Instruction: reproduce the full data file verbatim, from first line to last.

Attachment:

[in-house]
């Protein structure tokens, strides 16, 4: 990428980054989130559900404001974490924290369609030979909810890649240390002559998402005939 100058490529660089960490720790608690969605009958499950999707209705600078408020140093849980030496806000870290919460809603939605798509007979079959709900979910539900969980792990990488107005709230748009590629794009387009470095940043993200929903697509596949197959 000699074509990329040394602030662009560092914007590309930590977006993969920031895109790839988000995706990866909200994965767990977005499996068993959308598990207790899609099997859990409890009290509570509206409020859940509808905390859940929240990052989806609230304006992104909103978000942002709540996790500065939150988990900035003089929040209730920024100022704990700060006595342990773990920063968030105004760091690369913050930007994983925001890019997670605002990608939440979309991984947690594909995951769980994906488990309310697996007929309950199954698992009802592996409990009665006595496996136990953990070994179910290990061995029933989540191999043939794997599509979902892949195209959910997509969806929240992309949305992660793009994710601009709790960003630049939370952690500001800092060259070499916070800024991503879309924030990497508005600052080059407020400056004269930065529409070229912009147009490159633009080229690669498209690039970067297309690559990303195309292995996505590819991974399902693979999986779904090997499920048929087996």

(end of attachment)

[in-house]
């Protein structure tokens, strides 16, 4: 990428980054989130559900404001974490924290369609030979909810890649240390002559998402005939 100058490529660089960490720790608690969605009958499950999707209705600078408020140093849980030496806000870290919460809603939605798509007979079959709900979910539900969980792990990488107005709230748009590629794009387009470095940043993200929903697509596949197959 000699074509990329040394602030662009560092914007590309930590977006993969920031895109790839988000995706990866909200994965767990977005499996068993959308598990207790899609099997859990409890009290509570509206409020859940509808905390859940929240990052989806609230304006992104909103978000942002709540996790500065939150988990900035003089929040209730920024100022704990700060006595342990773990920063968030105004760091690369913050930007994983925001890019997670605002990608939440979309991984947690594909995951769980994906488990309310697996007929309950199954698992009802592996409990009665006595496996136990953990070994179910290990061995029933989540191999043939794997599509979902892949195209959910997509969806929240992309949305992660793009994710601009709790960003630049939370952690500001800092060259070499916070800024991503879309924030990497508005600052080059407020400056004269930065529409070229912009147009490159633009080229690669498209690039970067297309690559990303195309292995996505590819991974399902693979999986779904090997499920048929087996």